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Chemistry Forums for Students => Organic Chemistry Forum => Topic started by: punky on April 28, 2004, 10:29:42 PM

Title: aniline
Post by: punky on April 28, 2004, 10:29:42 PM
why is aniline not considered to be a heterocyclic nitrogen compound?  ???
Title: Re:aniline
Post by: hmx9123 on April 28, 2004, 10:35:16 PM
Aniline is aminobenzene, that is, nitrogen with two hyrogens and a benzene ring attached.  The ring itself doesn't contain the nitrogen; the nitrogen is just attached.  What you're thinking of is pyridine.  Pyridine is a nitrogen heterocycle.  To have a heterocycle, you need a member of the ring itself to be something other than carbon.  For some examples, look at THF (tetrahydrofuran), furan, thiophene and chocolate (theobromine).  For some examples of homocycles with other atoms attached, look at things like TNT (trinitrotoluene), anisole, and resorcinol.  Just do a google search for their structures.  They should be easy to find.  Hope this helps.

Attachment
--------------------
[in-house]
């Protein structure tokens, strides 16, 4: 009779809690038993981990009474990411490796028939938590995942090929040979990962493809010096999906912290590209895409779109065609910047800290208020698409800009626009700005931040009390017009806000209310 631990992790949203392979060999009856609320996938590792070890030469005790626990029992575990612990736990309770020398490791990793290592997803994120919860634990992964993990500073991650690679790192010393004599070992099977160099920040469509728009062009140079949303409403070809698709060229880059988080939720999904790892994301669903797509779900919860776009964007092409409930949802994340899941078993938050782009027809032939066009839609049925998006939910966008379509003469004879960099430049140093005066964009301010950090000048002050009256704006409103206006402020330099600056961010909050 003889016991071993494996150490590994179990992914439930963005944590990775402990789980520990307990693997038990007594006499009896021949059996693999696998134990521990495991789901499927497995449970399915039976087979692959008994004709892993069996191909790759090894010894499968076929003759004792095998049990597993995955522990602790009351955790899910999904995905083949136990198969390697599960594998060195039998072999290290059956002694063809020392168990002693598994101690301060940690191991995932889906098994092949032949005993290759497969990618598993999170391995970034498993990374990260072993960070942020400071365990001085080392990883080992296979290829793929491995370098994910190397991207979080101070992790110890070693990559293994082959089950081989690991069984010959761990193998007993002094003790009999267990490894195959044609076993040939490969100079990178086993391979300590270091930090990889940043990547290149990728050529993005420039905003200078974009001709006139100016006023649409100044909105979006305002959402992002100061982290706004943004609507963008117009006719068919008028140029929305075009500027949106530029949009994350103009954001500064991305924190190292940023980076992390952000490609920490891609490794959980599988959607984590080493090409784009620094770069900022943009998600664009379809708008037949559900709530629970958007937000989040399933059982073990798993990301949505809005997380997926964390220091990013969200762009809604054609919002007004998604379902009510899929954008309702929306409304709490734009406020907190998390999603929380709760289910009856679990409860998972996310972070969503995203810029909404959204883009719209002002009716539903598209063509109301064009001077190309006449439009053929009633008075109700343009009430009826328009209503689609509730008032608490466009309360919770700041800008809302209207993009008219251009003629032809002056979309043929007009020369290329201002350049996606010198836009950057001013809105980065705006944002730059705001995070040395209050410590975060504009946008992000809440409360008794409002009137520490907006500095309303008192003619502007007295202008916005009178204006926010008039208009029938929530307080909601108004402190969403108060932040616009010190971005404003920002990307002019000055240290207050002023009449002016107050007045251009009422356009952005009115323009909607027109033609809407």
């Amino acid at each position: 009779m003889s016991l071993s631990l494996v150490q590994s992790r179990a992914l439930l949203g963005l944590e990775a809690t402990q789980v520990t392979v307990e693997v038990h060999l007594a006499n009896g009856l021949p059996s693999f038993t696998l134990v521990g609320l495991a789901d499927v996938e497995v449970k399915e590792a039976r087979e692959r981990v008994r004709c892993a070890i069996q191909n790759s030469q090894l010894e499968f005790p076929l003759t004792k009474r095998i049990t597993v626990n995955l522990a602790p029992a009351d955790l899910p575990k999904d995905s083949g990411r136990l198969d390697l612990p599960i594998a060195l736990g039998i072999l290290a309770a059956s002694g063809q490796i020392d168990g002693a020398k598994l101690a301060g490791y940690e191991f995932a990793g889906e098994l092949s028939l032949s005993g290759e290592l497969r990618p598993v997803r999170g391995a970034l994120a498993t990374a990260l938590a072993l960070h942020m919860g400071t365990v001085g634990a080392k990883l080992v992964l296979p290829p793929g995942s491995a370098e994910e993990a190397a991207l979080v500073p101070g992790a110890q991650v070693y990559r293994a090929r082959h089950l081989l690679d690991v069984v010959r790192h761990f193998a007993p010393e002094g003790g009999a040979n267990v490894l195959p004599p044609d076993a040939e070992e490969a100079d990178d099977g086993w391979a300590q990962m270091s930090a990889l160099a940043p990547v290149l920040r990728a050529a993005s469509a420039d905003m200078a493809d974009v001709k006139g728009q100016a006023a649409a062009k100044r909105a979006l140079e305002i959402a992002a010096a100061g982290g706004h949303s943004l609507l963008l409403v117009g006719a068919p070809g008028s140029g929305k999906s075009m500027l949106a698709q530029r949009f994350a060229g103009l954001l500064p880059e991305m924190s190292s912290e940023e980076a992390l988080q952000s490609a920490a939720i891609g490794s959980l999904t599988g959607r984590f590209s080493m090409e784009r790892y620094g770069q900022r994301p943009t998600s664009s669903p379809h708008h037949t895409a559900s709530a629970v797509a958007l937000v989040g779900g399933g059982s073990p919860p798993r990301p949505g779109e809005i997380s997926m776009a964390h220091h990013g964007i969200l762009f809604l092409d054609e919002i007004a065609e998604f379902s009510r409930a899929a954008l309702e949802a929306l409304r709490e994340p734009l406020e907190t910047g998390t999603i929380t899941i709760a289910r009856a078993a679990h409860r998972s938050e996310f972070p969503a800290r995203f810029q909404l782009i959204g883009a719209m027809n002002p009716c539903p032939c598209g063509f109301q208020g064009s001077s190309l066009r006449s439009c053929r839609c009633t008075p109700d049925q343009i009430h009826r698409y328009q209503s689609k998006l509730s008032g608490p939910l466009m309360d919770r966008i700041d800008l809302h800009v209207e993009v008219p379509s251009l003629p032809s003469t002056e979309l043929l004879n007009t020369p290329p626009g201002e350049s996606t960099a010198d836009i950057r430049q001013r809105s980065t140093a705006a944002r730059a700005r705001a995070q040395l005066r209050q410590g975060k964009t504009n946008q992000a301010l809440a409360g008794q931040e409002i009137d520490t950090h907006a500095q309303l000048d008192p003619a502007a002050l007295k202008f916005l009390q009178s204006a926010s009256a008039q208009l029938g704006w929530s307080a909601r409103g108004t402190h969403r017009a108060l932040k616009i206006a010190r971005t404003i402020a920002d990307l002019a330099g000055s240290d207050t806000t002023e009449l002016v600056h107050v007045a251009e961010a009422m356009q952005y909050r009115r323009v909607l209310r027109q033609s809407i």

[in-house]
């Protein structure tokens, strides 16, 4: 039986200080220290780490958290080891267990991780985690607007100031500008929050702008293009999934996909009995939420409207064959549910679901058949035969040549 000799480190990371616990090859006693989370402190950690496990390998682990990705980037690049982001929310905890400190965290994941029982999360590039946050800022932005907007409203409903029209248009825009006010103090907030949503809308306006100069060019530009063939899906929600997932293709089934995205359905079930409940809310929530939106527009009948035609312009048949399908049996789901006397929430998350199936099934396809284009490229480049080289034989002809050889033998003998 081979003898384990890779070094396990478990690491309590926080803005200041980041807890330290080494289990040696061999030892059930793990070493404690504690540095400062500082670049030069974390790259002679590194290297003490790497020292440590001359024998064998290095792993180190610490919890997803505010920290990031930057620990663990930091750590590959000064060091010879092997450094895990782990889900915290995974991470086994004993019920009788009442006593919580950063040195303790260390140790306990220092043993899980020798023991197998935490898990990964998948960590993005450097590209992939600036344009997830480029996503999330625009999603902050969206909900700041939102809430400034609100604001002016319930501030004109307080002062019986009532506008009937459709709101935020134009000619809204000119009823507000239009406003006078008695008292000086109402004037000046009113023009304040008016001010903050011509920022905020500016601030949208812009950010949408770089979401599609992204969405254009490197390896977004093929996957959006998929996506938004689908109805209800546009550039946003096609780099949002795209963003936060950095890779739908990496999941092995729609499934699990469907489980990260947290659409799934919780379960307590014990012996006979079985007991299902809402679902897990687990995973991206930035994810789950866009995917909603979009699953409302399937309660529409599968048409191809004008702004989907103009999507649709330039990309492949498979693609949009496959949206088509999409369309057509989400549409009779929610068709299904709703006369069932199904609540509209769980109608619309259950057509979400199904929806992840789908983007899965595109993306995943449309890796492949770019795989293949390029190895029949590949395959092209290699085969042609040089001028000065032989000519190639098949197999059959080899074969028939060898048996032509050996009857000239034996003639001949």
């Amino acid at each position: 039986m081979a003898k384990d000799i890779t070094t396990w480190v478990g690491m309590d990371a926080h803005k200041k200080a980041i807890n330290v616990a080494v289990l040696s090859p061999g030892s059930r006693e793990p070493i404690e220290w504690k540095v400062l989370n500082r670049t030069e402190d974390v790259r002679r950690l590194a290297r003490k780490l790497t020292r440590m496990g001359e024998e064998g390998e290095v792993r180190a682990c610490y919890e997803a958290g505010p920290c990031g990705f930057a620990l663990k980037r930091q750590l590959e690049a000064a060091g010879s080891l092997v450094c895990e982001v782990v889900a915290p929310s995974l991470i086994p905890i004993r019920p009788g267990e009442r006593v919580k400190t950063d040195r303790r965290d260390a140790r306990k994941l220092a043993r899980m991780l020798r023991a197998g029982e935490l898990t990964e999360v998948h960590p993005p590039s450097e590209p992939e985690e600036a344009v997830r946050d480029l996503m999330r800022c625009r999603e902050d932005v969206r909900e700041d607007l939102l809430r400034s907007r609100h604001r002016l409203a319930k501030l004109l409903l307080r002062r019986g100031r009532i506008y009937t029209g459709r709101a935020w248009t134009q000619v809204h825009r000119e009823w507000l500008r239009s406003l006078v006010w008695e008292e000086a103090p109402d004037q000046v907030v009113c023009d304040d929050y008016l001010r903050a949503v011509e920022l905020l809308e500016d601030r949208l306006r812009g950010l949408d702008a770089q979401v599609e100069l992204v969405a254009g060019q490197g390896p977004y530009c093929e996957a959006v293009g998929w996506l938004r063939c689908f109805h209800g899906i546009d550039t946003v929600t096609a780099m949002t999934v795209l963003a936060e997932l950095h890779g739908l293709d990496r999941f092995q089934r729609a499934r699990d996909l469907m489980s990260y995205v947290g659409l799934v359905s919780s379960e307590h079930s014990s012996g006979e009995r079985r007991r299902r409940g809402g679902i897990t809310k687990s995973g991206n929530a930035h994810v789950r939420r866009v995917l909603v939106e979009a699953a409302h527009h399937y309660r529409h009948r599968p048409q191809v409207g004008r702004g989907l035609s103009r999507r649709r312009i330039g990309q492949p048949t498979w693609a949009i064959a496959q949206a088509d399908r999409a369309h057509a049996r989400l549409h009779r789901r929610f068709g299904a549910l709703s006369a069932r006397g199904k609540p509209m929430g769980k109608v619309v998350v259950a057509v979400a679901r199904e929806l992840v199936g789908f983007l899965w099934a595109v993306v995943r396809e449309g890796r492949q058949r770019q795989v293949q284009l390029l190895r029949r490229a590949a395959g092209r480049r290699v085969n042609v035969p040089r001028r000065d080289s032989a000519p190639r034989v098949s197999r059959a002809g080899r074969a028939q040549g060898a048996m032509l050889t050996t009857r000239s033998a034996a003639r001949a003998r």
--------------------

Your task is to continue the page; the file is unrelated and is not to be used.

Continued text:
Title: Re:aniline
Post by: AWK on April 29, 2004, 06:06:48 AM
Heterocyclic means that compound posses other atom than carbon atom inside ring